It may be surprising to discover that there is no single issue that could be more important to driving economic growth than the inclusion of women in the work force. The facts in relation to the impact of women on economic growth are simply astounding.
The participation of women in the labor force has been shown to have dramatically beneficial effects on economies. For example, growth among female workers has increased US GDP by as much as 2% per year. Furthermore, 25% of Europe’s economic growth over the past 20 years can be attributed to increased labor force participation among women.
Despite the clear positive economic effects of the inclusion of women in the work force, there are currently 1.5 billion working age women who are not part of the formal international economy. To put this into perspective, this figure is greater than the entire population of China.
There are several reasons that so many women are not working, and these vary among countries. For example, in many middle-income countries, women are half as likely as men to work. This is because many of these countries are just becoming industrialized and newly created jobs there tend to be in manufacturing or agriculture and therefore require a high level of physical strength.
In other countries, such as many in the Middle East, there are legal restrictions which prevent women from working at all. In addition, in many poor countries, the fact that women tend to have a large number of children makes it difficult for them to work outside the home due to their child care responsibilities.
These problems are certainly very different and each requires specific policy interventions. However, one single approach that may be generally helpful is improving women’s education. Indeed, something that the US and Europe have in common is that women represent the majority of new college graduates, whereas this is not the case in other parts of the world. For example, in Asia, women lag behind men by 20-40% in terms of educational attainment.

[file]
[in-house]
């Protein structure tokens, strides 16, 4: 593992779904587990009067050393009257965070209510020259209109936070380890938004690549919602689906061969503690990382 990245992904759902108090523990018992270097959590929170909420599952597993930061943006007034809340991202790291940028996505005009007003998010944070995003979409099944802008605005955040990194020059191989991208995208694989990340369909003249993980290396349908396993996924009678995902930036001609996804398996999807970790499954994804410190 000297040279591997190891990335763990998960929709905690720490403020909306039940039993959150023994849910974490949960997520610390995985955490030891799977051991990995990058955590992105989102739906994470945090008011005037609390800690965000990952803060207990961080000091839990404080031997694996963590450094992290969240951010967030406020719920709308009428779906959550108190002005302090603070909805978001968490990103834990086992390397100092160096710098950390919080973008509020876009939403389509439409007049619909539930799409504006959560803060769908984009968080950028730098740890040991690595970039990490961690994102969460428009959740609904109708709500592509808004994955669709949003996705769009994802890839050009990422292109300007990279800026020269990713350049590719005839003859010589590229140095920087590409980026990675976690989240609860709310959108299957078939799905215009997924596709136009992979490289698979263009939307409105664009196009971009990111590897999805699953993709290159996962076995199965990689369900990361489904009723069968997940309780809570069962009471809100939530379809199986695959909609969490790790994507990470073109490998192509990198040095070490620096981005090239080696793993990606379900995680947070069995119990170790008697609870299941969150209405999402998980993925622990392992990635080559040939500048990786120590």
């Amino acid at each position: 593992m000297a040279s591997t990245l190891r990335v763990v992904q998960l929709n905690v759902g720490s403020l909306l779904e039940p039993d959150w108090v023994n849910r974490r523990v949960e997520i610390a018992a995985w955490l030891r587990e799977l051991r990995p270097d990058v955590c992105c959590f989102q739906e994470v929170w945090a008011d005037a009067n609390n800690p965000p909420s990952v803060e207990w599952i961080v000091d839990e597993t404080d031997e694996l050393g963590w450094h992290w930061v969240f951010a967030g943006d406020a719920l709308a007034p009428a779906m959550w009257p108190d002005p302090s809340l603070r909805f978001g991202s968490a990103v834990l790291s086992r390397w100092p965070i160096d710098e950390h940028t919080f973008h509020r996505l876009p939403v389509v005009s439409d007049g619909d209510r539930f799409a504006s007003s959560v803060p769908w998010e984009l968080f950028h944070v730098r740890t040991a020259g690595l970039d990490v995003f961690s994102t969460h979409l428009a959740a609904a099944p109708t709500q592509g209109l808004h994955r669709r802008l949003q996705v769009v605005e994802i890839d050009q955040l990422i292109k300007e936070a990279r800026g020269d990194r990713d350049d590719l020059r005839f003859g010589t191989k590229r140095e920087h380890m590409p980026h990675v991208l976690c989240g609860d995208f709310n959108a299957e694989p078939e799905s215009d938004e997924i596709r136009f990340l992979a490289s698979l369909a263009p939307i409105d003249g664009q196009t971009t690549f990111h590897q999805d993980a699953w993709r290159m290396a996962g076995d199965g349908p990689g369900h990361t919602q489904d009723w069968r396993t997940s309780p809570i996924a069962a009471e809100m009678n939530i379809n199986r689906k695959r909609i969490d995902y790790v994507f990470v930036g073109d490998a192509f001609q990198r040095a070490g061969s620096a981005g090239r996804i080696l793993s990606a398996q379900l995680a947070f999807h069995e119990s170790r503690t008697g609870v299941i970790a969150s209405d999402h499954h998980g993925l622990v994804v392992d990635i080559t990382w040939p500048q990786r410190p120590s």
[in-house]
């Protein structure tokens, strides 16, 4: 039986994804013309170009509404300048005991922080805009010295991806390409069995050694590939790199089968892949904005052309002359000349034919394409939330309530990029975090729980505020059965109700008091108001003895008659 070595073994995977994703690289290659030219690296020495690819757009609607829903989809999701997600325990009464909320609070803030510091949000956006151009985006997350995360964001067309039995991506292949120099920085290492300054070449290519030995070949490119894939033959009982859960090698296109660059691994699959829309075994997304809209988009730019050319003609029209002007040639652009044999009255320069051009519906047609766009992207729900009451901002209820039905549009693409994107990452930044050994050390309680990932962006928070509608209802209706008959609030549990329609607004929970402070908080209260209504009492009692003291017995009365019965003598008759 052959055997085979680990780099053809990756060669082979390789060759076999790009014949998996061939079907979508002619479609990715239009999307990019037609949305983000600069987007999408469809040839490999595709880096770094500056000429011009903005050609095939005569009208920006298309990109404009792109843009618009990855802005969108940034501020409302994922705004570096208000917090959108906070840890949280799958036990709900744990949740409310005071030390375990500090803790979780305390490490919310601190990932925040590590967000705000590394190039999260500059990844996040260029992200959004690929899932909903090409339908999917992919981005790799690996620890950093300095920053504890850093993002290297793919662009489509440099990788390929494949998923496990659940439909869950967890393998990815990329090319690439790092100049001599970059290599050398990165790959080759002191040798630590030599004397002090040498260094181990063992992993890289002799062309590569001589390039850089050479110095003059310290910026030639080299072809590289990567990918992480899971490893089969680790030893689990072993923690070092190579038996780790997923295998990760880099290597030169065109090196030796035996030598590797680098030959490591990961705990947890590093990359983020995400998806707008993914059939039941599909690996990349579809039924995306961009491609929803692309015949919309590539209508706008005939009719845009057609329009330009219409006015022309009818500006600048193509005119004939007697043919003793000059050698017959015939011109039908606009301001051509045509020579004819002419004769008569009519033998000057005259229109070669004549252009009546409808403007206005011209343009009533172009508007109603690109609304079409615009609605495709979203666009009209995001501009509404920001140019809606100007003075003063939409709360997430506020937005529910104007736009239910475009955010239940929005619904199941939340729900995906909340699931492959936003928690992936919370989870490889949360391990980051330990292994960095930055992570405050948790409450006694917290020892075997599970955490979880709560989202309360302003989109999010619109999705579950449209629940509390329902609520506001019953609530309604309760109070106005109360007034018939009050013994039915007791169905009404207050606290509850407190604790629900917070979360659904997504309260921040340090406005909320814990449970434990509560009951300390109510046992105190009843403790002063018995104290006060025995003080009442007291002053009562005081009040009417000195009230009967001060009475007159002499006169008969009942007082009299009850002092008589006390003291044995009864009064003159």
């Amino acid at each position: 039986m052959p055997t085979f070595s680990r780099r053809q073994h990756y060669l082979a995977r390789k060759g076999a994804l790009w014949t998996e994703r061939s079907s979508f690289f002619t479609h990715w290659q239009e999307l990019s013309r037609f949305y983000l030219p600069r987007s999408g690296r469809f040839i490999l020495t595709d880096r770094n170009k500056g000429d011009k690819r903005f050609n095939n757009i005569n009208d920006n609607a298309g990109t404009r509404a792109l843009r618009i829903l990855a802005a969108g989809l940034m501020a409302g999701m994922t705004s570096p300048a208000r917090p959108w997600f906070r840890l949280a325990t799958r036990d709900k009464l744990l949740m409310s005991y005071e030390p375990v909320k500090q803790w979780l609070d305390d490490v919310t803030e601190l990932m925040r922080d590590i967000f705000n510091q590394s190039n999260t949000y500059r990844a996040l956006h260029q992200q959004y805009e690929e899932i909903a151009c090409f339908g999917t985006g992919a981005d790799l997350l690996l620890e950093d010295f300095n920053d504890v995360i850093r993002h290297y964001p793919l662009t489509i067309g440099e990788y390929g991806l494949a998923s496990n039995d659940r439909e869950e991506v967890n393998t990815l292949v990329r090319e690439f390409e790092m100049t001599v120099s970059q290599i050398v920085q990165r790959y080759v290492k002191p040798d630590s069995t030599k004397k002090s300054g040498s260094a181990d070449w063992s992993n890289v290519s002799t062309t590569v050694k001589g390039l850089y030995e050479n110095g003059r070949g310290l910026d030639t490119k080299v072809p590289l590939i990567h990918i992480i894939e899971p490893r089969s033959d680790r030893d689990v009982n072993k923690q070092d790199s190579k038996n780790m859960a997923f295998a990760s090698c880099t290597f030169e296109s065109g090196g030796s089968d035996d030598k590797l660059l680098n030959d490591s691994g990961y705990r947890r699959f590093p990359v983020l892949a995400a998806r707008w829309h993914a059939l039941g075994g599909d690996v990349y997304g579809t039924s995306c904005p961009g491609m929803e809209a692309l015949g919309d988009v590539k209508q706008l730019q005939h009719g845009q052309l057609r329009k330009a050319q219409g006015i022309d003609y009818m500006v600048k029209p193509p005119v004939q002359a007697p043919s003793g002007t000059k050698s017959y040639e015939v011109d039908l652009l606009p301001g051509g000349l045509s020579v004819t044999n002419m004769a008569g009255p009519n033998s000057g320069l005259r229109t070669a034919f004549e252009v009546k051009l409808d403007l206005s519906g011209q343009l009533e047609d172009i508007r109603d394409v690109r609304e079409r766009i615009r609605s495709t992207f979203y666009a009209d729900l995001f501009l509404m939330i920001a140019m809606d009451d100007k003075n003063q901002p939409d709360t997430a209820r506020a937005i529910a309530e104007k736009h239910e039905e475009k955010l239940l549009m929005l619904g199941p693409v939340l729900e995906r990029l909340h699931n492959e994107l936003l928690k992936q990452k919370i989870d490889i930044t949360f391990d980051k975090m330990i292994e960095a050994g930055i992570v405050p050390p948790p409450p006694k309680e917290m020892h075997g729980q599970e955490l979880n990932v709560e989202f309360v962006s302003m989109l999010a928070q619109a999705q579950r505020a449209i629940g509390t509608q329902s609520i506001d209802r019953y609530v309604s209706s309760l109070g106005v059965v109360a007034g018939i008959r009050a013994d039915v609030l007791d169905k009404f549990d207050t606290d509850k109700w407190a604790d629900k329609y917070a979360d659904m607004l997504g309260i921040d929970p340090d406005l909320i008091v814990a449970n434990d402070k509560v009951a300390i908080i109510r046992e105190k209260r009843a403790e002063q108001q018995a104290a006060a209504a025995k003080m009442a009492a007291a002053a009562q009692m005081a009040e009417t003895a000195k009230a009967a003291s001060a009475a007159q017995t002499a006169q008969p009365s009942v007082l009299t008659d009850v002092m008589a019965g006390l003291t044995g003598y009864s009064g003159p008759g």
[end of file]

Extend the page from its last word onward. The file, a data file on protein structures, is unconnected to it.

Although increased education will not help all women, it has been shown that even basic education can help lift populations out of poverty. More advanced education will certainly help many women enter the work force because it is often a prerequisite for many jobs. The need for education will only increase in the future as the world works towards a more service-based economy. To fully realize the potential impact of women on economic growth, it is therefore crucial for women to be as well-educated as men in order to have access to the same opportunities.
The potential of women in helping improve the global economy is incredible. The inclusion of 1.5 billion women in the global workforce could have dramatic effects just as the rise of China has driven the global economy and helped lift hundreds of millions of people out of poverty. It is therefore in the interest of the global economy for foreign aid initiatives to prioritize and help women around the world, particularly when it comes to education.
– Caroline Poterio Martinez
Source: The Atlantic